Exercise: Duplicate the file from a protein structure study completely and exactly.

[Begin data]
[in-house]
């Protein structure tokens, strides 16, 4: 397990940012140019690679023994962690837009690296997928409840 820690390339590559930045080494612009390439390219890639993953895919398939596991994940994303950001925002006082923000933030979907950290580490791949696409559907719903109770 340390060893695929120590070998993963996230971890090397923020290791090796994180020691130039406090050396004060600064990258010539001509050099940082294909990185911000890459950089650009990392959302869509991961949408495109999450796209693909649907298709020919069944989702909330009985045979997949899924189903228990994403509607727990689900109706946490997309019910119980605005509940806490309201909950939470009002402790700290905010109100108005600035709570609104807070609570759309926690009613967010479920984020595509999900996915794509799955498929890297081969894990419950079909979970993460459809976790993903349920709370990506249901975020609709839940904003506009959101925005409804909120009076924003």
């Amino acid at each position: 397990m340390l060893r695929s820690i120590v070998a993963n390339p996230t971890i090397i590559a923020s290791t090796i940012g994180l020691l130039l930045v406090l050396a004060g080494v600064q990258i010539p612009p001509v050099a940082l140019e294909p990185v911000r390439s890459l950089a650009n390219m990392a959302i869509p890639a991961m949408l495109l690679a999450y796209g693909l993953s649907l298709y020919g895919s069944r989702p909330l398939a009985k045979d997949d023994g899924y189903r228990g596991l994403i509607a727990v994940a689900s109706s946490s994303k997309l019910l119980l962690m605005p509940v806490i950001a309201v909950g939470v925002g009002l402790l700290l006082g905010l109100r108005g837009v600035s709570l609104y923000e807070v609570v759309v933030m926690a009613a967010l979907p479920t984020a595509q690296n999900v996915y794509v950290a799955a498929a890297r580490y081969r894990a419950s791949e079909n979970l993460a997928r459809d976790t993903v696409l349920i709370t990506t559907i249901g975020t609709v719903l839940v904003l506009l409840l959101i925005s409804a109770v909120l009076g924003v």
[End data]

[in-house]
């Protein structure tokens, strides 16, 4: 397990940012140019690679023994962690837009690296997928409840 820690390339590559930045080494612009390439390219890639993953895919398939596991994940994303950001925002006082923000933030979907950290580490791949696409559907719903109770 340390060893695929120590070998993963996230971890090397923020290791090796994180020691130039406090050396004060600064990258010539001509050099940082294909990185911000890459950089650009990392959302869509991961949408495109999450796209693909649907298709020919069944989702909330009985045979997949899924189903228990994403509607727990689900109706946490997309019910119980605005509940806490309201909950939470009002402790700290905010109100108005600035709570609104807070609570759309926690009613967010479920984020595509999900996915794509799955498929890297081969894990419950079909979970993460459809976790993903349920709370990506249901975020609709839940904003506009959101925005409804909120009076924003």
């Amino acid at each position: 397990m340390l060893r695929s820690i120590v070998a993963n390339p996230t971890i090397i590559a923020s290791t090796i940012g994180l020691l130039l930045v406090l050396a004060g080494v600064q990258i010539p612009p001509v050099a940082l140019e294909p990185v911000r390439s890459l950089a650009n390219m990392a959302i869509p890639a991961m949408l495109l690679a999450y796209g693909l993953s649907l298709y020919g895919s069944r989702p909330l398939a009985k045979d997949d023994g899924y189903r228990g596991l994403i509607a727990v994940a689900s109706s946490s994303k997309l019910l119980l962690m605005p509940v806490i950001a309201v909950g939470v925002g009002l402790l700290l006082g905010l109100r108005g837009v600035s709570l609104y923000e807070v609570v759309v933030m926690a009613a967010l979907p479920t984020a595509q690296n999900v996915y794509v950290a799955a498929a890297r580490y081969r894990a419950s791949e079909n979970l993460a997928r459809d976790t993903v696409l349920i709370t990506t559907i249901g975020t609709v719903l839940v904003l506009l409840l959101i925005s409804a109770v909120l009076g924003v």